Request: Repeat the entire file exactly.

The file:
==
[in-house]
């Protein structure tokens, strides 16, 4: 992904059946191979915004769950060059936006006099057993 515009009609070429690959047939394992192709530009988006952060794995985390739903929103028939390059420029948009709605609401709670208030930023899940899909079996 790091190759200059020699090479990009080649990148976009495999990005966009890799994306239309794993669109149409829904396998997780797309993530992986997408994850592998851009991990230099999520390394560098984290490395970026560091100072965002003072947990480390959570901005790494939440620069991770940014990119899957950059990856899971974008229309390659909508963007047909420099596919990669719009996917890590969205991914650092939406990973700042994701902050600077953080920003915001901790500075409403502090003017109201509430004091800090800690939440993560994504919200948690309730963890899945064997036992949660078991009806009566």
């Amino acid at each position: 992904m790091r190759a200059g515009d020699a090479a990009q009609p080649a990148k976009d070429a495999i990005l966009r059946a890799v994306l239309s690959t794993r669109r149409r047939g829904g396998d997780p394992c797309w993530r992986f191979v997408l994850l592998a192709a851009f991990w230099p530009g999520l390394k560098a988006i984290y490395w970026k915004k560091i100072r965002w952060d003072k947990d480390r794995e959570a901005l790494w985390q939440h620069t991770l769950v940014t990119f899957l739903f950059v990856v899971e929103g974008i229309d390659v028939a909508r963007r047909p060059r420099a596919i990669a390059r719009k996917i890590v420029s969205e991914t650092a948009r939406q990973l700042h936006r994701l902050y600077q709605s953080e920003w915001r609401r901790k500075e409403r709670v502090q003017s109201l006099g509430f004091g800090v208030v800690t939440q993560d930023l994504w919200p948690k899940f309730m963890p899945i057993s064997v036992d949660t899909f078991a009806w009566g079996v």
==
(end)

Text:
[in-house]
């Protein structure tokens, strides 16, 4: 992904059946191979915004769950060059936006006099057993 515009009609070429690959047939394992192709530009988006952060794995985390739903929103028939390059420029948009709605609401709670208030930023899940899909079996 790091190759200059020699090479990009080649990148976009495999990005966009890799994306239309794993669109149409829904396998997780797309993530992986997408994850592998851009991990230099999520390394560098984290490395970026560091100072965002003072947990480390959570901005790494939440620069991770940014990119899957950059990856899971974008229309390659909508963007047909420099596919990669719009996917890590969205991914650092939406990973700042994701902050600077953080920003915001901790500075409403502090003017109201509430004091800090800690939440993560994504919200948690309730963890899945064997036992949660078991009806009566």
């Amino acid at each position: 992904m790091r190759a200059g515009d020699a090479a990009q009609p080649a990148k976009d070429a495999i990005l966009r059946a890799v994306l239309s690959t794993r669109r149409r047939g829904g396998d997780p394992c797309w993530r992986f191979v997408l994850l592998a192709a851009f991990w230099p530009g999520l390394k560098a988006i984290y490395w970026k915004k560091i100072r965002w952060d003072k947990d480390r794995e959570a901005l790494w985390q939440h620069t991770l769950v940014t990119f899957l739903f950059v990856v899971e929103g974008i229309d390659v028939a909508r963007r047909p060059r420099a596919i990669a390059r719009k996917i890590v420029s969205e991914t650092a948009r939406q990973l700042h936006r994701l902050y600077q709605s953080e920003w915001r609401r901790k500075e409403r709670v502090q003017s109201l006099g509430f004091g800090v208030v800690t939440q993560d930023l994504w919200p948690k899940f309730m963890p899945i057993s064997v036992d949660t899909f078991a009806w009566g079996v």